The governance of retail energy market services in the UK: A framework for the future
Nick Eyre and Matthew Lockwood
UKERC Working Paper
This Working Paper is the first output of research on retail market governance in the theme on “Decision making”, within the UKERC Phase 3 Programme (2014-19)i . Retail markets are the main commercial interface for most people with the energy system. Current retail energy market governance in the UK is characterized by a quite complex mix of arrangements that have evolved over time. The scale of governance is increasingly complex, for both technical and political reasons, with a trend towards multi-level governance. The role of EU institutions has increased and this seemed set to continue until the EU Referendum; some energy governance is now devolved (although to different extents in Scotland, Wales and Northern Irelandii); and some local government is beginning to play a more active role. However, the principal level is still the nation state, and that is therefore our predominant focus.
The existing market model, developed during the liberalization reforms of the 1980s and 1990s, is essentially a liberalised market system, in which each energy user buys energy units (kWh) from a retail supplier. The dominant suppliers are large, vertically integrated companies (the ‘Big 6’), although there are smaller competitors who have gained some market share in recent years. The supplier purchases energy in the wholesale market, pays the requisite transmission and distribution charges (to the network companies) and fulfils other requirements of regulation and policy in accordance with its supply licence. So the supplier is the single point of contact for the energy user with the energy system – this is often described as the ‘supplier hub’ model. This arrangement has proved controversial in two ways. First, there have been doubts about whether the retail market is sufficiently competitive to avoid unreasonably high profits. These concerns apply particularly to specific groups of customers including vulnerable households and ‘sticky’ customers who have a low propensity to change supplier. The concerns led to an investigation by the Competition and Markets Authority, which proposed some remedies in 2016.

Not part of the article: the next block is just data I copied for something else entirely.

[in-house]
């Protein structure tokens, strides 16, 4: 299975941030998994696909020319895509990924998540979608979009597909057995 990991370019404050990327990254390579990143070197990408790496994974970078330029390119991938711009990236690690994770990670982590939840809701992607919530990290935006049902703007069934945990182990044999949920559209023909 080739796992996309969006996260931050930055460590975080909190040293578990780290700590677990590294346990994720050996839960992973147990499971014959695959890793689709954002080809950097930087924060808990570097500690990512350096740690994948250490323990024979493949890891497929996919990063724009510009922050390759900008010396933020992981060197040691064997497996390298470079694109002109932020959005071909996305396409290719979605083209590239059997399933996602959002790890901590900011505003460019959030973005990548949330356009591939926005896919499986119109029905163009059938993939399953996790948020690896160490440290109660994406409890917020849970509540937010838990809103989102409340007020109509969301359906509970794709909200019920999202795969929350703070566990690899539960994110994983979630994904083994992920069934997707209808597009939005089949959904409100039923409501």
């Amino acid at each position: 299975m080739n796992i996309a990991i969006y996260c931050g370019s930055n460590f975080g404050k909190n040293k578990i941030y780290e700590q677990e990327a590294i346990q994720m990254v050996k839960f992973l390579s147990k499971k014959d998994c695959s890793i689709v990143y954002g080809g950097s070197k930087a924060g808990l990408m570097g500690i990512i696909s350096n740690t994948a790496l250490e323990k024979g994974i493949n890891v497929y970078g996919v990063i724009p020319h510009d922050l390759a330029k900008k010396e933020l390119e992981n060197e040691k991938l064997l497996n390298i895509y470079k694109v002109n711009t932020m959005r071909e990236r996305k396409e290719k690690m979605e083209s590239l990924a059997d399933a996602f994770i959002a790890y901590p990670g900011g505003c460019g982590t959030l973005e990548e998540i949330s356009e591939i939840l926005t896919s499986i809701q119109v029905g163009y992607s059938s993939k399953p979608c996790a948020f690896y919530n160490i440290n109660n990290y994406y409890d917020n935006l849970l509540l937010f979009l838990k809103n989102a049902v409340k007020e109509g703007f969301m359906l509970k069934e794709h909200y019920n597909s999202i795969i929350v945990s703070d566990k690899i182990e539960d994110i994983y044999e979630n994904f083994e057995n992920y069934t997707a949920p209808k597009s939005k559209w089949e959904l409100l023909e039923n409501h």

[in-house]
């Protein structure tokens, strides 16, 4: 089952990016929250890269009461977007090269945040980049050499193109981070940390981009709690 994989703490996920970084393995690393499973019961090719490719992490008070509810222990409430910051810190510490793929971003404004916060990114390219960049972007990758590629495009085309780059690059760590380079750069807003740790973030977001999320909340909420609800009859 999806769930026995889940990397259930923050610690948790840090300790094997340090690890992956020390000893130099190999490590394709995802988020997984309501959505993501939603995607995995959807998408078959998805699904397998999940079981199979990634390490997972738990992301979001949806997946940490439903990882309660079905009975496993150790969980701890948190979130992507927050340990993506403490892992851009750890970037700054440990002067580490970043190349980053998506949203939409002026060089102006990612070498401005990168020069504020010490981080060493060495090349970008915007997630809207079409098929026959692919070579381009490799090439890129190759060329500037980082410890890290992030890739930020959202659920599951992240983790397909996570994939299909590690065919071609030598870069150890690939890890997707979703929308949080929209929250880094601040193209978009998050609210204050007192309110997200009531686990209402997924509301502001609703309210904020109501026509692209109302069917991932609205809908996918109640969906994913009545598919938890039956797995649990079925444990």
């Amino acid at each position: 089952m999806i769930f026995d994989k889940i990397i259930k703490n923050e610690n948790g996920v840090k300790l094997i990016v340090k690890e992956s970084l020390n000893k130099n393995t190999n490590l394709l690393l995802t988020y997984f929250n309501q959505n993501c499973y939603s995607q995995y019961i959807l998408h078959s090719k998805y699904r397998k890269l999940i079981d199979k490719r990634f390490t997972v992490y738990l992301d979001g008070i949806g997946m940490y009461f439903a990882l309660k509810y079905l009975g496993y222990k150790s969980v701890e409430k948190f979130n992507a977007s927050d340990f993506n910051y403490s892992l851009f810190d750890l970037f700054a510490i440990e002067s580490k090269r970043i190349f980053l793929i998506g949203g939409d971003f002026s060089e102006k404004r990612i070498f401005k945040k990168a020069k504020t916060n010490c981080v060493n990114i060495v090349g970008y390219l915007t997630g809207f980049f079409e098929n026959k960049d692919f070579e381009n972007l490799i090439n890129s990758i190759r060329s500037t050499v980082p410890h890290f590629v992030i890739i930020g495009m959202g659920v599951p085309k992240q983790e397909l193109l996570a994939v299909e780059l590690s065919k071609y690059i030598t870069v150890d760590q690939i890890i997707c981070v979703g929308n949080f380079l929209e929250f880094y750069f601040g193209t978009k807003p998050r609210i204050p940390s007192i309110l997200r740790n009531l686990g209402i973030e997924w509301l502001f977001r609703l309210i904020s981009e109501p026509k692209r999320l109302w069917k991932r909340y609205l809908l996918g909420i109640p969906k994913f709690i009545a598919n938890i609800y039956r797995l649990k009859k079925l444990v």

Secondly, there are concerns about the extent to which new policies have been added to the original model. In particular, these relate to new challenges related to decarbonisation of the energy system which were not foreseen at the time of liberalization. Delivering these policies via the supplier hub adds to complexity of the supply business, arguably deterring market entry; it also arguably privileges energy suppliers in the delivery of these new services (such as energy efficiency, microgeneration and smart metering) leading to energy supplier delivery when other business models might be more innovative or cost effective.
We define these services that are being added to the supplier hub as ‘retail energy market services’. They are ‘retail’ in the sense that they relate to the use or generation of energy by actors too small to engage in energy wholesale markets; but they are a 4 broader category of services than energy units, often outside the scope of the activities covered by the supply licence and therefore potentially in competition with organisations other than energy suppliers. In this sense, ‘retail energy market services’ are a broader category than ‘retail energy supply’, as licensed by Ofgem. Their governance currently sits, somewhat uncomfortably, across the boundary of energy market regulation and the governance and regulation of other services.
Despite these issues, the regulation and governance of retail markets has been subject to less research and scrutiny than wholesale markets. In particular, in the UK, the Electricity Markets Reforms in the 2013 Energy Act introduced very significant changes that affected wholesale markets, including a substantially decreased role for competition, but assumed the continuation of a largely centralized, competitive, supplier hub model of retail markets. The CMA investigation, with a relatively narrow remit, has not changed this fundamental structure.
The paper seeks to investigate the governance of retail energy markets in this new context. To understand both the governance system and the policy paradigm that has produced it, it is necessary to take a brief look at the history of energy governance since the 1980s. The next section of the paper therefore looks at the origins of governance of retail energy markets in the UK: including the notion of governance, the changes during the market reforms of the 1980s and 1990s, the origins, how these played out and the new challenges for retail energy market services that are now emerging that are putting pressure on the existing governance framework. Section 3 sets out some concepts from political science theories of institutionalism and how these might explain the changes that are occurring as a drift in the original paradigm of competitive markets that originated at the point of market liberalization. Section 4 then sets out a proposed framework for thinking about governance options with the range of new technologies, market actors and retail energy market services that are now emerging. Section 5 draws some preliminary conclusions
Date: 17 Nov 2016
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